How to conduct effective premortems

3 minute read

I’m a fan of conducting pre-mortems before projects since they help pre-empt problems. Gary Klein, Paul Sonkin, and Paul Johnson discuss common mistakes and how to conduct these better in this paper

A premortem is simply a method for identifying potential flaws in a plan. It works by having the team imagine that the plan has failed and identify the reasons for its assumed failure. A premortem enables problem finding and encourages candor between team members.

What are the benefits of a premortem?

The primary benefit of a premortem is to identify inherent weaknesses in a plan or investment thesis before it is implemented. premortems usually surface potential problems that had not occurred (or were not identified) to other members of the team, especially to the team leader

A secondary benefit is that a premortem reduces overconfidence

Third, the premortem fosters a culture of candor, which is usually its most important benefit.

Everyone likes to assume that things will go exactly as planned despite noone actually believing they will. Premortems are a fantastic way to discover previously unanticipated problems, particularly issues that a “lower ranking” team member might be hesitant to raise. By reducing the barrier to contributing, team members feel that their opinions will be listened to and not brushed off.

Johnson, Sonkin, and Klein go on to discuss five conditions that make premortems effective:

Problem reframing. The goal of the premortem is to allow the group to identify weaknesses, poor assumptions or hidden risks associated with a plan or an idea. Research shows that it is easier to find reasons for why something has happened as opposed to developing different scenarios for things that might happen

A cognitively diverse crowd or group. The wider the group’s expertise and experience, the wider will be the range of suggested causes of the plan’s failure.

Psychological safety. To get the most out of a premortem, the facilitator needs to create an environment that eliminates or reduces social pressures present in “normal” group dynamics, which is referred to as creating “psychological safety.”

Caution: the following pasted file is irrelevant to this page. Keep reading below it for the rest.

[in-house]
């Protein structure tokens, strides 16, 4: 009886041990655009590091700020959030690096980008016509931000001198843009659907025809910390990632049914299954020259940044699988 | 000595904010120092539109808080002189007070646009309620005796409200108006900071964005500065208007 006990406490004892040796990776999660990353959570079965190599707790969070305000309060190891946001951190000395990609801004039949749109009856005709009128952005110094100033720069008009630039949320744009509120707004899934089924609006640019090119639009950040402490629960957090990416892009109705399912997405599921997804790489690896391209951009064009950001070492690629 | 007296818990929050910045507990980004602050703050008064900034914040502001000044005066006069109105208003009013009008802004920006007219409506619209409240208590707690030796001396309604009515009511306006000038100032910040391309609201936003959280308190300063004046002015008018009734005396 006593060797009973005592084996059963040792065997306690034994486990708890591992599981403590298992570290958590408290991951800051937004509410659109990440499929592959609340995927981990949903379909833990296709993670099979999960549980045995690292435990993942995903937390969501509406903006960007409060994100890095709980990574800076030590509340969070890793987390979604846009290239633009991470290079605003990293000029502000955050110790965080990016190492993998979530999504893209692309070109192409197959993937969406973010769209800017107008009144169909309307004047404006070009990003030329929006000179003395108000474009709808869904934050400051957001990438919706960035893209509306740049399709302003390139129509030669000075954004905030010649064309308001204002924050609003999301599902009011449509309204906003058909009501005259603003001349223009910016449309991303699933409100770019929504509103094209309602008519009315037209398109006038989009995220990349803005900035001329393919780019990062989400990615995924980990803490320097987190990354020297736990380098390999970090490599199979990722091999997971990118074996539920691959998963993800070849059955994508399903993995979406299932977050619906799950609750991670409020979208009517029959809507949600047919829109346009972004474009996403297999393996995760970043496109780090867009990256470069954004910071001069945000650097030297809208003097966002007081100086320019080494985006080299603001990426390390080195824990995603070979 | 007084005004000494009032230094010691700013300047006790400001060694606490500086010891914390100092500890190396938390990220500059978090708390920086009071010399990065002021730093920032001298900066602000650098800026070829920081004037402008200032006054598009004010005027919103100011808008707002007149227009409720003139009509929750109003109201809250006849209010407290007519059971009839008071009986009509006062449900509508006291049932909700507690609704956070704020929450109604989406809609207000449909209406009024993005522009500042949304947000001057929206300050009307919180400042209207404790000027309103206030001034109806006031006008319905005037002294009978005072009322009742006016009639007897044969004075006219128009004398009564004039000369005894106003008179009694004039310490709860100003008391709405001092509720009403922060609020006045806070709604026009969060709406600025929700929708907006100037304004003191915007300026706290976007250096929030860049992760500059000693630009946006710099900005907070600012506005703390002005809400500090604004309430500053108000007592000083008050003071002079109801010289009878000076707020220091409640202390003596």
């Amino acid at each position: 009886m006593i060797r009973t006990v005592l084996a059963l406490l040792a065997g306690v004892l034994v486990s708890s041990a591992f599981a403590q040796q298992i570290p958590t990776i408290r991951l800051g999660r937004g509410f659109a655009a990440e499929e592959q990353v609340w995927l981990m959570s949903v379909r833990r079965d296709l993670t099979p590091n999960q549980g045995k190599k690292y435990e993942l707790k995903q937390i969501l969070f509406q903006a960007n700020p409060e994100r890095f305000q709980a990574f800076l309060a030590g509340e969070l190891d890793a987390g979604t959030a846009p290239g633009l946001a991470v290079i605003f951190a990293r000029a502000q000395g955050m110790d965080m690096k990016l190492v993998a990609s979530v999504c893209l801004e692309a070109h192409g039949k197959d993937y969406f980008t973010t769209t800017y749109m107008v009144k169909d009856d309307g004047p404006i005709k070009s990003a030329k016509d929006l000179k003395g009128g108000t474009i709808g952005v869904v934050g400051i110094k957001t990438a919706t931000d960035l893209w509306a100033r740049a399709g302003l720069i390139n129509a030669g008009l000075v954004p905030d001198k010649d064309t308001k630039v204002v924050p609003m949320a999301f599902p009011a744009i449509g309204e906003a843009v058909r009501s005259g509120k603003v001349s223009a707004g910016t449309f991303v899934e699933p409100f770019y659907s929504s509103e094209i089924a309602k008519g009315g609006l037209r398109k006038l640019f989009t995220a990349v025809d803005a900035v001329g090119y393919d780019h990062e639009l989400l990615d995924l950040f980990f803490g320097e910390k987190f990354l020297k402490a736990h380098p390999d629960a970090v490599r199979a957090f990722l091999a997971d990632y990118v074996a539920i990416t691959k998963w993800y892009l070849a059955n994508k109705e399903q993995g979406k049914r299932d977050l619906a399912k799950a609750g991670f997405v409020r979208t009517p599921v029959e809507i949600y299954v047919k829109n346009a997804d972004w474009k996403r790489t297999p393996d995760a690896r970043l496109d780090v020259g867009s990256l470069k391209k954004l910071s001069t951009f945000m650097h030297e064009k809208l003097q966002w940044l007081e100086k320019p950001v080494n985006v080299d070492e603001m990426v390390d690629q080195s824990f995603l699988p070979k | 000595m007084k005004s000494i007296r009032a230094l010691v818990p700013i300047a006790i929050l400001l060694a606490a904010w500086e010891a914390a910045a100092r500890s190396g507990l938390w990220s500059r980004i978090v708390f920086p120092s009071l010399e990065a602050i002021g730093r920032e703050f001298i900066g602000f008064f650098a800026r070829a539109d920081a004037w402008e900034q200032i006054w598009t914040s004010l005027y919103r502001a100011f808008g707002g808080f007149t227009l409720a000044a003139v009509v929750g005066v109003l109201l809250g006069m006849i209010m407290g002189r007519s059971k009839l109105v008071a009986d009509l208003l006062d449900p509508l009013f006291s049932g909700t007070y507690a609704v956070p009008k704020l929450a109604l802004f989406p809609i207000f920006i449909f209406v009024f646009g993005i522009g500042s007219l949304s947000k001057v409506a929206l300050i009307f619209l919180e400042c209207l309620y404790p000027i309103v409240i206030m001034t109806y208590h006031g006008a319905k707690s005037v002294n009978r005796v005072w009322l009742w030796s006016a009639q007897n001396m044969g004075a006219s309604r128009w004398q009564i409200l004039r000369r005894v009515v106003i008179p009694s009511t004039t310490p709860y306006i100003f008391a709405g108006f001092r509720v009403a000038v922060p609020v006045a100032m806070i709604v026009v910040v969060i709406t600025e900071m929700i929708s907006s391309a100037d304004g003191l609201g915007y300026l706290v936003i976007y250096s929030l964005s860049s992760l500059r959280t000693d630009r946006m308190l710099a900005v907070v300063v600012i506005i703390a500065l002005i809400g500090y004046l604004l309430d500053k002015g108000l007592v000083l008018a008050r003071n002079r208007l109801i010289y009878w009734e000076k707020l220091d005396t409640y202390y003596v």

Group “equality.” It is critically important to have “equal” participation from each team member

Sense of urgency. It is critical that the premortem follow a rapid pace to avoid paralysis that often comes from too much group discussion and superficial analysis

A common theme across these is to ensure the outlier diverse viewpoint gets heard. Most work culture encourages people to speak up and voice their opinion, and I still believe that’s the preferable way for and individual to get ahead in their careers. However, this culture that gives more weight to more aggressive personalities also results in neglect of more passive personalities that could contribute critical knowledge. How often have you been in a project meeting where there are multiple people talking over each other in an attempt to prove their status while the real expert feels awkward at speaking up?

They also discuss common mistakes:

Mistake 1: Asking the group, “What can go wrong?”. […] The essence of the premortem is the firm assertion at the beginning that the plan has gone horribly wrong. It has failed. No equivocation. The reframing is critical in shifting the group’s mindset.

Mistake 2: Allowing a slow, overly contemplative pace […] By allowing group members only a few minutes to write down everything that comes to mind forces greater response spontaneity

Mistake 3: Asking for volunteers. Asking for volunteers tells everyone that they can lay back and not participate, and often allows the most vocal group members to dominate the discussion. That atmosphere is not ideal for the process to be effective. Instead, everyone must participate and share their ideas.

Mistake 4: Having one of the group participants initiate the process. […] The premortem demands honesty and candor, starting with the team leader setting the tone.

Mistake 5: Letting team members present more than one item from their list or dominating the discussion before moving to the next group member

I’ve made mistake 1 before, so this was a good reminder for me to review the premortem process. The rest of the mistakes seem to have the intent of increasing democratic participation among all members of the group, which aligns with the theme we just discussed above.

I love premortems and scenario planning since they help align expectations and get buy in from everyone involved. I think they should be a part of every major project plan. The next time I conduct them I’ll be keeping the above pointers in mind.

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